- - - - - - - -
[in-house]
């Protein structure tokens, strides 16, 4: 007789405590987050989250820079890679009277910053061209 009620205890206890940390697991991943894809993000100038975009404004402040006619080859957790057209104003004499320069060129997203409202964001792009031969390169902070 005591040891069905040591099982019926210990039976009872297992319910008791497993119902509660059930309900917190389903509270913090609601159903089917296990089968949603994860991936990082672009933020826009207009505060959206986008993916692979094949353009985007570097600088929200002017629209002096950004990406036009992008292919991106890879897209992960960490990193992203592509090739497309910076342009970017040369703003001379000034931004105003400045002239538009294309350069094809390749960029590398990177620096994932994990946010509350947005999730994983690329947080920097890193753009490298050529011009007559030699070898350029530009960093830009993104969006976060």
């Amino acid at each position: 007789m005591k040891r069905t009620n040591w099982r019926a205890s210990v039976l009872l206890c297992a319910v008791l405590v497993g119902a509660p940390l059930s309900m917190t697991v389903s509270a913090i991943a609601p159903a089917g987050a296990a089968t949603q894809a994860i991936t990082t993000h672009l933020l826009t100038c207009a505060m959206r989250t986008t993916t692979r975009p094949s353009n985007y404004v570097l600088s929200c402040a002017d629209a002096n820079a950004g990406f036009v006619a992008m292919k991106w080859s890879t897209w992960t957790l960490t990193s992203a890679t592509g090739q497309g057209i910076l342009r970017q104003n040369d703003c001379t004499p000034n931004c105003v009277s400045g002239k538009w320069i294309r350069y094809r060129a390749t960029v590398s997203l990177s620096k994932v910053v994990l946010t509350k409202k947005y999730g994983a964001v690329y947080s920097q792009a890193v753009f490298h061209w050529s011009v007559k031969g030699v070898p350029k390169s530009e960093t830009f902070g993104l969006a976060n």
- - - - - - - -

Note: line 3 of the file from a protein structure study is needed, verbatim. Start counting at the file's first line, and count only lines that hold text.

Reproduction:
């Amino acid at each position: 007789m005591k040891r069905t009620n040591w099982r019926a205890s210990v039976l009872l206890c297992a319910v008791l405590v497993g119902a509660p940390l059930s309900m917190t697991v389903s509270a913090i991943a609601p159903a089917g987050a296990a089968t949603q894809a994860i991936t990082t993000h672009l933020l826009t100038c207009a505060m959206r989250t986008t993916t692979r975009p094949s353009n985007y404004v570097l600088s929200c402040a002017d629209a002096n820079a950004g990406f036009v006619a992008m292919k991106w080859s890879t897209w992960t957790l960490t990193s992203a890679t592509g090739q497309g057209i910076l342009r970017q104003n040369d703003c001379t004499p000034n931004c105003v009277s400045g002239k538009w320069i294309r350069y094809r060129a390749t960029v590398s997203l990177s620096k994932v910053v994990l946010t509350k409202k947005y999730g994983a964001v690329y947080s920097q792009a890193v753009f490298h061209w050529s011009v007559k031969g030699v070898p350029k390169s530009e960093t830009f902070g993104l969006a976060n």